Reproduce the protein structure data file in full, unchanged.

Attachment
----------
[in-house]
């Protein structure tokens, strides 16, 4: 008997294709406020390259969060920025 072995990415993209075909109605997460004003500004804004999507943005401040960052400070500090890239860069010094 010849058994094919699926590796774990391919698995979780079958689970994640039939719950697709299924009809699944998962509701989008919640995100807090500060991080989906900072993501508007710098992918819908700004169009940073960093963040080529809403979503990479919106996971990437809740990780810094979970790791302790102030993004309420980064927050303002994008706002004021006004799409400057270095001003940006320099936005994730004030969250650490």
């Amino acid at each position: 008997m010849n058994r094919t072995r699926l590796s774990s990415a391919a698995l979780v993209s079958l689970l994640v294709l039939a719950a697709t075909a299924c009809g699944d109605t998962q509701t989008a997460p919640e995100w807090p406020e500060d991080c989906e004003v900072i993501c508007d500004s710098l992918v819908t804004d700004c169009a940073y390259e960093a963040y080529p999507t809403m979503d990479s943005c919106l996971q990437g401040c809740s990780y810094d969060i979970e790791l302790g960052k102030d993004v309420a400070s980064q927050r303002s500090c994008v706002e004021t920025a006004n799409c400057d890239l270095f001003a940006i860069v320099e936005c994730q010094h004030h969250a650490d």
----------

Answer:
[in-house]
């Protein structure tokens, strides 16, 4: 008997294709406020390259969060920025 072995990415993209075909109605997460004003500004804004999507943005401040960052400070500090890239860069010094 010849058994094919699926590796774990391919698995979780079958689970994640039939719950697709299924009809699944998962509701989008919640995100807090500060991080989906900072993501508007710098992918819908700004169009940073960093963040080529809403979503990479919106996971990437809740990780810094979970790791302790102030993004309420980064927050303002994008706002004021006004799409400057270095001003940006320099936005994730004030969250650490």
């Amino acid at each position: 008997m010849n058994r094919t072995r699926l590796s774990s990415a391919a698995l979780v993209s079958l689970l994640v294709l039939a719950a697709t075909a299924c009809g699944d109605t998962q509701t989008a997460p919640e995100w807090p406020e500060d991080c989906e004003v900072i993501c508007d500004s710098l992918v819908t804004d700004c169009a940073y390259e960093a963040y080529p999507t809403m979503d990479s943005c919106l996971q990437g401040c809740s990780y810094d969060i979970e790791l302790g960052k102030d993004v309420a400070s980064q927050r303002s500090c994008v706002e004021t920025a006004n799409c400057d890239l270095f001003a940006i860069v320099e936005c994730q010094h004030h969250a650490d």